Then there is the filmís beyond obvious 9/11 allusions, which are too difficult to ignore.  Whatís most off-putting about CLOVERFIELD is not the manner with which it drums up distressing and painful memories of 9/11 (which is clear with the monster destroying the city and buildings collapsing into a thick smog of smoke, dust, and debris), but by how the film never manages to address that tragic day.  9/11 never seems to have happened in this filmís universe and not one person - during all of the mayhem - mentions the thought of whether the initial devastation (before the creature is revealed) is the work of Al Qaeda terrorists or not.  Great sci-fi films often act as mirrors or parables to modern events, but the indignant way CLOVERFIELD utilizes 9/11 imagery without having anyone in the film reflect on it is kind of shameful.

The film was the initial brainchild of J.J. Abrams (creator of TVís LOST and ALIAS and the director of the last MISSION: IMPOSSIBLE film, the best of the trilogy), who produced the script by Drew Goddard (frequent writer of the two TV shows mentioned) and directed by Matt Reeves (whose last film was, oddly enough, THE PALLBEARER from 1996, followed by stints filming episodic TV shows like FELICITY).  CLOVERFIELD was also ingeniously marketed, with a teaser trailer released last summer alongside TRANSFORMERS with no name attached, just a few scenes of disaster from the film and a release date.  Itís not too difficult to see how intense interest and anticipation for this film germinated over the last seven months, and the film developed a cult following before it was even released.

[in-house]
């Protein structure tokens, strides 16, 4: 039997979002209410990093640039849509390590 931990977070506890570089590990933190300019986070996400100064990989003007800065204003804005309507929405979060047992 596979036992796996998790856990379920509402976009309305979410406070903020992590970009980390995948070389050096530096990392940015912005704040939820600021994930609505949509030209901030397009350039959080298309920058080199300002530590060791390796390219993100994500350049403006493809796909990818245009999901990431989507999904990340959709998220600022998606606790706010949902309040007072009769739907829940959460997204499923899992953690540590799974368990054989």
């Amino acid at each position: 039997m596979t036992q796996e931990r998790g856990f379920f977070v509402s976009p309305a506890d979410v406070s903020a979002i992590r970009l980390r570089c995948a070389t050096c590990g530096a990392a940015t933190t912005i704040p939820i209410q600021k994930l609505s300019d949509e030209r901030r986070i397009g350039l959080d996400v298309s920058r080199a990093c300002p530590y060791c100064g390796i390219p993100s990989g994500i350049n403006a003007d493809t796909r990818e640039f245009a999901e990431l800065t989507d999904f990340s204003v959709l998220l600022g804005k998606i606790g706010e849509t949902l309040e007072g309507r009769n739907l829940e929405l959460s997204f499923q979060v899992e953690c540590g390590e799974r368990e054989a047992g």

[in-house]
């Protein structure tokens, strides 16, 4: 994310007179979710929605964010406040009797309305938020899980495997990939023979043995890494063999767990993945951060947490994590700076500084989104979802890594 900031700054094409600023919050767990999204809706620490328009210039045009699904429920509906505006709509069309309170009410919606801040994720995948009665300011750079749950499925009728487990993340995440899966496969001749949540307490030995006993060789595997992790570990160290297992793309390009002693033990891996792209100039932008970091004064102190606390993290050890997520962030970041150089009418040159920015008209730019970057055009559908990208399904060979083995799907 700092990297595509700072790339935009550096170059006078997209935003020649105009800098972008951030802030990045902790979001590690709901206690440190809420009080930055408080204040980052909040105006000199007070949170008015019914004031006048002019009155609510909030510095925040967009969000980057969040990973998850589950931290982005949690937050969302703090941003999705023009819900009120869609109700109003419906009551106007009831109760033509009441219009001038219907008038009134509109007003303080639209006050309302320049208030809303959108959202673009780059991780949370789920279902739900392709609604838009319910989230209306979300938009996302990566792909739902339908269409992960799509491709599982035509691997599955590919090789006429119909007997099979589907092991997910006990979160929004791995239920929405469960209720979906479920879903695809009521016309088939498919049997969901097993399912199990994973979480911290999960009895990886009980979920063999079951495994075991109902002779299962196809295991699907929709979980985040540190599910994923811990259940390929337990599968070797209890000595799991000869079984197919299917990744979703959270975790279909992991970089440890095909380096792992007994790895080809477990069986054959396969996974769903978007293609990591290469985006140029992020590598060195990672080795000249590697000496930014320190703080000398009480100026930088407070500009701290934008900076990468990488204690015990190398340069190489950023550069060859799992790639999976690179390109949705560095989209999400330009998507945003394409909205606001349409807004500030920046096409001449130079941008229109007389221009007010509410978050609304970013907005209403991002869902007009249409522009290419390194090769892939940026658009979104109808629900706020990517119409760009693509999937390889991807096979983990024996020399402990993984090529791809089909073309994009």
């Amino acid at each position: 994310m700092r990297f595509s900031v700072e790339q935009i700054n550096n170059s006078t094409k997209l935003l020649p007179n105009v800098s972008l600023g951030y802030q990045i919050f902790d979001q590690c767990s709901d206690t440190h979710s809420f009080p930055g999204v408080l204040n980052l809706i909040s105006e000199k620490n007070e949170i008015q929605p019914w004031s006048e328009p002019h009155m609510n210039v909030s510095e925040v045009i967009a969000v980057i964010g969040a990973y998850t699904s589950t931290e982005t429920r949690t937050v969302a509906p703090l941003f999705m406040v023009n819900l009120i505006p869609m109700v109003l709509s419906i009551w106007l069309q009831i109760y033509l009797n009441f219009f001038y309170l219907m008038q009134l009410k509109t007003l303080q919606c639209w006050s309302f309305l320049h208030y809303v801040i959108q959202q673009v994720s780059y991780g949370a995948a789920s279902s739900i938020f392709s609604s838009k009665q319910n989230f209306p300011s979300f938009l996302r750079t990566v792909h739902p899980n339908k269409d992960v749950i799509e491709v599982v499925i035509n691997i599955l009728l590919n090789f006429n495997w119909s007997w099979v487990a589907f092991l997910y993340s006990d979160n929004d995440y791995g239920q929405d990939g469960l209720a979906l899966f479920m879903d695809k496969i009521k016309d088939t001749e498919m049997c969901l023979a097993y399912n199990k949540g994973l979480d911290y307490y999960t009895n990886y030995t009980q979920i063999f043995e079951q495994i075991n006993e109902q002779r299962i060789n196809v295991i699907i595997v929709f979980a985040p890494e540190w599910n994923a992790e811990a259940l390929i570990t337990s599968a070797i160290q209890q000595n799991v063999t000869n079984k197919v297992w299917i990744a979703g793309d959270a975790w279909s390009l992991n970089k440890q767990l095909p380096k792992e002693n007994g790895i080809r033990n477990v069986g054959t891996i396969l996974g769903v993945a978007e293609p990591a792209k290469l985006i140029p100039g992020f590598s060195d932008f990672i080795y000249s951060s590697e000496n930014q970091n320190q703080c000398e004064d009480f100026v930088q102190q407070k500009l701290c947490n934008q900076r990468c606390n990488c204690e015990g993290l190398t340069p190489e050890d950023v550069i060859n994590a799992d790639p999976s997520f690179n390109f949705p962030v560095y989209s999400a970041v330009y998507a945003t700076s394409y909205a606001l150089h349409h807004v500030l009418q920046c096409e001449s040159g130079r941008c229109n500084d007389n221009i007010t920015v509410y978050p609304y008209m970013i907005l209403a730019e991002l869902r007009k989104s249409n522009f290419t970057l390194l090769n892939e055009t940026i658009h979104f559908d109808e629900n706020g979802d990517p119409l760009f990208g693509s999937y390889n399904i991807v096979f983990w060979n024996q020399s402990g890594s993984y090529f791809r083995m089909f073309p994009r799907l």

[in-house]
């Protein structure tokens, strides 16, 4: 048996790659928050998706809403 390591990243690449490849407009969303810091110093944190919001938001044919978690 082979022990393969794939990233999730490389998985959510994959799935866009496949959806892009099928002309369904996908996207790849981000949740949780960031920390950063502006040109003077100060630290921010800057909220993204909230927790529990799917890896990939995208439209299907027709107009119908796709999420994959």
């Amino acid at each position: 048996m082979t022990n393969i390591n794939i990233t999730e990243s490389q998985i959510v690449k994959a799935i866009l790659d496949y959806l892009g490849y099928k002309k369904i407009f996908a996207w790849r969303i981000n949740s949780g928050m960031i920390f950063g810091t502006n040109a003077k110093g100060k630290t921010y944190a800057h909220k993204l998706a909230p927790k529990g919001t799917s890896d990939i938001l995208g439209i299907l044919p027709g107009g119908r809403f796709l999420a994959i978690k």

In the long run, the film that has emerged is both unique and derivative, exciting and routine, and - as a visual experience - both exhilarating and exasperating.  Itís a film that deserves to be admired for its choices (its willingness to be a different type of monster movie is commendable), but itís those choices that also makes CLOVERFIELD difficult to sit through.  On the whole, it's inventive, scary in parts, and has an unconventional tone and feel for a monster film.  At under ninety minutes, the film is tolerable, but nevertheless hugely fatiguing on the eyes.  If any longer, it would have been physically unbearable to sit through.  Overall, I liked the filmís daring attempts to be different, but the filmís relentless visual disorientation is often  too tiring to sit through without wincing.  Thatís the intentional effect, I guess, but it perhaps leads to some unintentional side-effects as well.